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Click here to go to our page on dispersion (dispersion will exist in any multi-dielectric transmission line)
Thanks to contributor Alex R. from a major connector manufacturer, we have now have a spreadsheet that can calculate parameters for multi-dielectric coax, beyond just two dielectrics! If you want to download Alex's spreadsheet, go to our download area and look for a spreadsheet called Multi-dielectric_coax_Rev1.xls. Alex solved the equations for two, three, four and five different layers of dielectric. If you need more than five dielectric layers, you are on your own, but if you modify the spreadsheet, send it back and we might post your version too!
One of these days we will fix up the graphics on this page, but don't hold your breath. You can skip all the boring math and get your answer by using our dual-dielectric coax calculator!
When a coaxial cable is constructed using two concentric dielectrics as shown above, the wave propagation is no longer purely transverse-electromagnetic (TEM), as in the single-dielectric coax, but instead is quasi-TEM, like microstrip or CPW and can suffer from dispersion. But the "non-TEM-ness" is very slight indeed. In the most general terms the characteristic impedance and effective dielectric constant are very slight functions of frequency, and if this is important to you, you should analyze your structure using a 3D EM solver. However, the static Z0 and Keff terms can be derived easily, and they are useful over a fairly wide range of frequencies. The derivation of these terms is as follows...
Coax impedance is the square-root of the ratio of inductance/length divided by capacitance/length:
Note that because the ln(D/d) term is a ratio, you can just as well use ln(R/r), and in either case the dimensional units don't matter.
The "trick" to doing the multi-dielectric calculation is to note that capacitance of multiple concentric dielectrics can be easily be calculated by adding their individual capacitances in series. The coax inductance calculation does not change no matter what dielectric you put between the center and outer conductors.
In the static (DC) case, all
of the electric flux lines are perpendicular to the center conductor
- dielectric 1, dielectric 1 - dielectric 2, and dielectric 2 -
outer conductor interfaces, as shown:
To calculate the static capacitance between the inner and outer conductors, imagine a zero-thickness conducting cylinder placed inside the cable, at the interface between the two dielectrics. Since all of the electric field components are already perpendicular to this interface, this does not violate the boundary conditions of the initial problem. With this conducting cylinder in place, two capacitance values can now be calculated: 1) the capacitance (per meter length of cable) between the inner conductor and the cylinder; and 2) the capacitance between the cylinder and the outer conductor. The capacitance per meter of cable between the inner and outer conductors is then the series combination of the above two capacitance values.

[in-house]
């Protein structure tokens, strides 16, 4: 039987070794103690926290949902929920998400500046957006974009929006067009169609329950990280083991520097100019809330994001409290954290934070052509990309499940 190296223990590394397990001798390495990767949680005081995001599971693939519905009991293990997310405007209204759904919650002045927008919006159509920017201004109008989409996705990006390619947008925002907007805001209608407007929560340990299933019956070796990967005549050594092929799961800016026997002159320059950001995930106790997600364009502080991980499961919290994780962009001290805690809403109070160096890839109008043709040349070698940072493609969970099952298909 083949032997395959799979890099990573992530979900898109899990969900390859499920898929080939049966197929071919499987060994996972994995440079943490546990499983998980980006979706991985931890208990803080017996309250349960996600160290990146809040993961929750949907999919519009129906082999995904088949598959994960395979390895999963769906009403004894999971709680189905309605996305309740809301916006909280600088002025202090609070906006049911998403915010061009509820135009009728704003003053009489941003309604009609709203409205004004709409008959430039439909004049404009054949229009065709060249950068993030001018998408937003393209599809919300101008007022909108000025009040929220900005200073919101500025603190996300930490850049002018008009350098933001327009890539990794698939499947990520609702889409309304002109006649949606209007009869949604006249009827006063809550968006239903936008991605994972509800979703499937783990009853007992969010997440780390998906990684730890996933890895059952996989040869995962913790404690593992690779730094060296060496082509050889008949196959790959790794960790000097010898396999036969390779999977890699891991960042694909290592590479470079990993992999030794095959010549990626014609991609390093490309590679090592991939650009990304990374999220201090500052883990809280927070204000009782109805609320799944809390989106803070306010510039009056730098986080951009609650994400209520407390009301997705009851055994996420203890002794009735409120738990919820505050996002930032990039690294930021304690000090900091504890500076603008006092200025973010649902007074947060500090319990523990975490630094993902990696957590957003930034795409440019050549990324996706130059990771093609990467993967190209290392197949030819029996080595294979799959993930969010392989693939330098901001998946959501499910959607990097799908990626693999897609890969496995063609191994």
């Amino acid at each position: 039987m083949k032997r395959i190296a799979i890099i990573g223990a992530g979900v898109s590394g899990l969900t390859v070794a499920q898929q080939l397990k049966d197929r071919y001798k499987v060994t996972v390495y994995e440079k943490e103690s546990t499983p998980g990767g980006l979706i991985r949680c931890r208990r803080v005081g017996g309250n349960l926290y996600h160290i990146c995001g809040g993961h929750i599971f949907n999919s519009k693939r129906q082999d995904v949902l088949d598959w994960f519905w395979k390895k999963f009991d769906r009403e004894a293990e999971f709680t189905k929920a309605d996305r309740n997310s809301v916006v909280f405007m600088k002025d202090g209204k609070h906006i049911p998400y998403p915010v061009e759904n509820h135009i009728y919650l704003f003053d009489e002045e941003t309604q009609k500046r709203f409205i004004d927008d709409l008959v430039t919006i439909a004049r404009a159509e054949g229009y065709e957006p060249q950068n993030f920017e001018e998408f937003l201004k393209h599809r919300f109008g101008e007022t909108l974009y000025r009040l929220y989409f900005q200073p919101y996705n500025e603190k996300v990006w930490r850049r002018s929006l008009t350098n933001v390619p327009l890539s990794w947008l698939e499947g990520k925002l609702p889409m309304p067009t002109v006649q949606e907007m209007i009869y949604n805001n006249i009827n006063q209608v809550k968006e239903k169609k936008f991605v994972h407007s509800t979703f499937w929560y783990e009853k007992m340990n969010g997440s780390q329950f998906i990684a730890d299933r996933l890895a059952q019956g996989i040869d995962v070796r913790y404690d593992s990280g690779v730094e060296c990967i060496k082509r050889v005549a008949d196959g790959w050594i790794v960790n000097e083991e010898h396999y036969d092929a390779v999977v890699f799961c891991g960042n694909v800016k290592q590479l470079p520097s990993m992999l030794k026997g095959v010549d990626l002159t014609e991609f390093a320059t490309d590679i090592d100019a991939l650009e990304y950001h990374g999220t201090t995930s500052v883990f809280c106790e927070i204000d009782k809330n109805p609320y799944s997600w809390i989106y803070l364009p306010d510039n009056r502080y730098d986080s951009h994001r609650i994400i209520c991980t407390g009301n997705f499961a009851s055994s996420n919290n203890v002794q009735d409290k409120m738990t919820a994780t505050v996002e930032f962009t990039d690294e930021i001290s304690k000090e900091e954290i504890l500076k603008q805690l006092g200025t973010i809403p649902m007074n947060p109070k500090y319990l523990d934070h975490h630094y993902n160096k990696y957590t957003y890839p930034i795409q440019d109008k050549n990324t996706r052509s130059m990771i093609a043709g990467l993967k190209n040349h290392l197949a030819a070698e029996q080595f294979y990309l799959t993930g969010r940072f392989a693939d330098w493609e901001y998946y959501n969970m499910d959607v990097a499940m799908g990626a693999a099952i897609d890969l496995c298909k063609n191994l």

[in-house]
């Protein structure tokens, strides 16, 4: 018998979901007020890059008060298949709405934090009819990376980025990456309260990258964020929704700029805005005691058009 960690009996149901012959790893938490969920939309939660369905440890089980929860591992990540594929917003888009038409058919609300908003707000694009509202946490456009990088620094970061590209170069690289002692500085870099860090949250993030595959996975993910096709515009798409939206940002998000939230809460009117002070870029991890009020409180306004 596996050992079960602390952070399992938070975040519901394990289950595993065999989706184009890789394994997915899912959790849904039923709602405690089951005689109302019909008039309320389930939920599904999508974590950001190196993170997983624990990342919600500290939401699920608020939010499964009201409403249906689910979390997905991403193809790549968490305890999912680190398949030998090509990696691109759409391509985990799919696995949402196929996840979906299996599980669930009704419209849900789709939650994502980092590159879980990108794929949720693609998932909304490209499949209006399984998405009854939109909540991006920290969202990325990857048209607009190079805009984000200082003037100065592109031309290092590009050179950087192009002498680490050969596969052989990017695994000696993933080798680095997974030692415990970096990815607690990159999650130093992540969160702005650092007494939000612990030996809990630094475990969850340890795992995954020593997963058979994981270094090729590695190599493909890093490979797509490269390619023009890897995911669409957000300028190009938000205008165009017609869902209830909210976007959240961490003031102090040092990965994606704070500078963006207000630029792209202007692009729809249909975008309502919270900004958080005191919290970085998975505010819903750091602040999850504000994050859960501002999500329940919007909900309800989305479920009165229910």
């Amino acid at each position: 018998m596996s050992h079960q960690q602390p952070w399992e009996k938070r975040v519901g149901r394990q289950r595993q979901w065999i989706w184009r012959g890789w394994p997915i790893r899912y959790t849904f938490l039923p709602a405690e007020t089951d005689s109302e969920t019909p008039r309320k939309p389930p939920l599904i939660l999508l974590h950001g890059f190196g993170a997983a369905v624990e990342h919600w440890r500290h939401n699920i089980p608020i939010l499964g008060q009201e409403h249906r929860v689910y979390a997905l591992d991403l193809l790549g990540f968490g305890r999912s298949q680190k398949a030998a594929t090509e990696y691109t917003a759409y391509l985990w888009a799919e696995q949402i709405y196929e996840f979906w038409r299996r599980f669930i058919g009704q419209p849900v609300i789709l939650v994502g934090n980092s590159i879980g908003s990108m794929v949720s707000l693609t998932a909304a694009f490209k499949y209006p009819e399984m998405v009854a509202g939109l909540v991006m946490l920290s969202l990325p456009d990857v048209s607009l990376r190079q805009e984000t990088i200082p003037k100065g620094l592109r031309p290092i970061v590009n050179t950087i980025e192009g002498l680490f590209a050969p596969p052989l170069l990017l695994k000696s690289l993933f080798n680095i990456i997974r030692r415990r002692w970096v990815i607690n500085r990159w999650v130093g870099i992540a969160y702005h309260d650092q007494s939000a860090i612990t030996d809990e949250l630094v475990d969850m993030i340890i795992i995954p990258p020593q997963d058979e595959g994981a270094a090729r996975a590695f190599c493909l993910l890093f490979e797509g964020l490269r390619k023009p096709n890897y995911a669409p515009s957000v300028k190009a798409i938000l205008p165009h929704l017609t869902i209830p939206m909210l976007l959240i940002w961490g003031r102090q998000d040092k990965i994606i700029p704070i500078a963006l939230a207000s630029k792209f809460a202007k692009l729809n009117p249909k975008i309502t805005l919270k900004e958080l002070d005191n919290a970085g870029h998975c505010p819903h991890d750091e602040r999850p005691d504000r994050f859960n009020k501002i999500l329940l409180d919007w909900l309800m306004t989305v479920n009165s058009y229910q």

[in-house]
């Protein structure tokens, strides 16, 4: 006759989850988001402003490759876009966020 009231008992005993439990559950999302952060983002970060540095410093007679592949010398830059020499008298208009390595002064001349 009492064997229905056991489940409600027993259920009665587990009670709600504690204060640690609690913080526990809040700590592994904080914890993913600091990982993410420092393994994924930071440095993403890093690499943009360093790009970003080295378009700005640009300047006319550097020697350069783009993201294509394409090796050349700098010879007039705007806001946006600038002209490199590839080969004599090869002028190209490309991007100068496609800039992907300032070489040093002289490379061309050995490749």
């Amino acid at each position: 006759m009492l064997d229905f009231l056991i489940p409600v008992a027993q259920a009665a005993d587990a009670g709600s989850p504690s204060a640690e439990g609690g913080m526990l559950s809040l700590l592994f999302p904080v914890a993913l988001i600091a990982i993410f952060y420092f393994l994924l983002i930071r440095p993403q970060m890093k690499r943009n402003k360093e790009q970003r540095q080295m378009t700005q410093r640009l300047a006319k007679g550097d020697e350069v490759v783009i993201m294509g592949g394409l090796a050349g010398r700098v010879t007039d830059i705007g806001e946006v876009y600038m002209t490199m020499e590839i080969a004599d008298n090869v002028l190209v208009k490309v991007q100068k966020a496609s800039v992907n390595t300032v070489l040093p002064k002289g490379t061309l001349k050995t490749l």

The capacitance per length of a single-dielectric coaxial cable (dimensions shown above) is as follows:
Therefore, the capacitance per meter length between the inner conductor and the cylinder is:
The capacitance per meter length between the cylinder and the outer conductor is:
The capacitance per meter length of the cable itself is the series combination of the above two capacitances:
Leaving out the algebraic steps, this comes out to:
The effective dielectric constant of the structure is the ratio of the capacitance of the structure to the capacitance if the dielectrics were replaced with a vacuum (or air), i.e.:
This gives the following expression for the effective dielectric constant:
With a bit of additional effort, the characteristic impedance can also be found. For this we need the inductance per meter length, which is unaffected by the dielectric(s) in the structure. The expression for the inductance is:
The characteristic impedance
of any transmission line is equal to the square root of the ratio
of the inductance per length to the capacitance per length. Again
leaving out the algebraic steps,
I validated these expressions using HFSS for the following geometry: r0 = 0.040", r1 = 0.100", r2 = 0.140", Er1 = 2.0, and Er2 = 5.0. For those dimensions, the above expressions yield Z0 = 48.65, and Keff = 2.384. HFSS results for the same configuration are as follows:
|Frequency,GHz||Z0, Ohms (P-V)||Keff|
As seen from the numbers, the expressions for the static Z0 and Keff are valid at low frequencies, and for the dimensions used in this example, the dispersion is mild below 15 GHz. Smaller dimensions and closer values of Er1 and Er2 would reduce the dispersion further.
The derivation of the expressions for Z0 and Keff in the case in which the division between Er1 and Er2 is angular, rather than radial, is probably more complicated.